DNA sequencing is currently the most common method but this can be expensive, time-consuming, and often depends on finding a good quality sample.
The new method is quicker, cheaper, and uses tooth enamel, the most durable human body tissue and the hardest tissue in the human body. It survives burial well, even when the rest of the skeleton or DNA has decayed.
The breakthrough has the potential to improve studies of archaeological finds and medical and forensic science.
Researchers have tested the method on the remains of seven adults from the late 19th Century as well as male and female pairs from three archaeological sites ranging from 5,700 years ago to the 16th Century in the UK. In each case, the method successfully determined the sex, as confirmed by comparison with coffin plates or standard bone analyses.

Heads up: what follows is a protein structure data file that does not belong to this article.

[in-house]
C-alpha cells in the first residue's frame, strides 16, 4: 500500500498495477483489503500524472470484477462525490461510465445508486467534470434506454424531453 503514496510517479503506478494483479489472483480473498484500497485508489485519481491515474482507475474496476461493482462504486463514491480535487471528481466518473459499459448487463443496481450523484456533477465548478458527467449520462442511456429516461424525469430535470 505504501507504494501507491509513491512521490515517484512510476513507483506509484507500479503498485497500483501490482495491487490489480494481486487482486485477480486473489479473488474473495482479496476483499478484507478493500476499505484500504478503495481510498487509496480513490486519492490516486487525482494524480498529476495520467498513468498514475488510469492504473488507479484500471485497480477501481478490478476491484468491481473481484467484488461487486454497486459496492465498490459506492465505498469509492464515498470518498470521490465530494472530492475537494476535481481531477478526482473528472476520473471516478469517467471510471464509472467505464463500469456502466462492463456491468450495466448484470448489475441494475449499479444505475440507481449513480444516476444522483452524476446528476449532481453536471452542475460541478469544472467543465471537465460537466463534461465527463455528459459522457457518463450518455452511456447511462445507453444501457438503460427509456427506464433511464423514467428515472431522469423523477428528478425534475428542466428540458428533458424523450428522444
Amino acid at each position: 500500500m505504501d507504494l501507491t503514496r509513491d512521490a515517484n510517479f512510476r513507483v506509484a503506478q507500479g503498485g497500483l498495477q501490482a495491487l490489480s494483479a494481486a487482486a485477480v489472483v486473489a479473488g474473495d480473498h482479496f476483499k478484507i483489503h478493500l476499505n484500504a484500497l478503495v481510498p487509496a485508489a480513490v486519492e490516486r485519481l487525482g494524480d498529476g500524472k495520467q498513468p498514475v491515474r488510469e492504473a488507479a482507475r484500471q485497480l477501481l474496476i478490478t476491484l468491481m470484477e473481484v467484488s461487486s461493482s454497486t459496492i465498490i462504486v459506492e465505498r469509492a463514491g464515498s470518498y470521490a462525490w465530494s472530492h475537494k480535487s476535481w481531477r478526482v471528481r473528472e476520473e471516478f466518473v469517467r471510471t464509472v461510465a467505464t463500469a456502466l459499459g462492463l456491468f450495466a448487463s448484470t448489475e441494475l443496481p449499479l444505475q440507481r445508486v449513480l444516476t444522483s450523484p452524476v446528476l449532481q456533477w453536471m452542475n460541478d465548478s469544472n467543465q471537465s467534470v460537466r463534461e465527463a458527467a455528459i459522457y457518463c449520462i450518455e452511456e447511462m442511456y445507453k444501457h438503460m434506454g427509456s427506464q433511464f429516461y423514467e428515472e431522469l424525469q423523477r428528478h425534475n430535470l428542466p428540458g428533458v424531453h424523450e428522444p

The research has been carried out by Dr Nicolas Stewart, senior lecturer in the university’s School of Pharmacy and Biomolecular Sciences, with colleagues at Durham University and the University of São Paulo in Brazil.
They extracted peptides, or chains of amino acid molecules, from tooth enamel and with them they were able to identify sex chromosomes to determine if the teeth were from a male or female.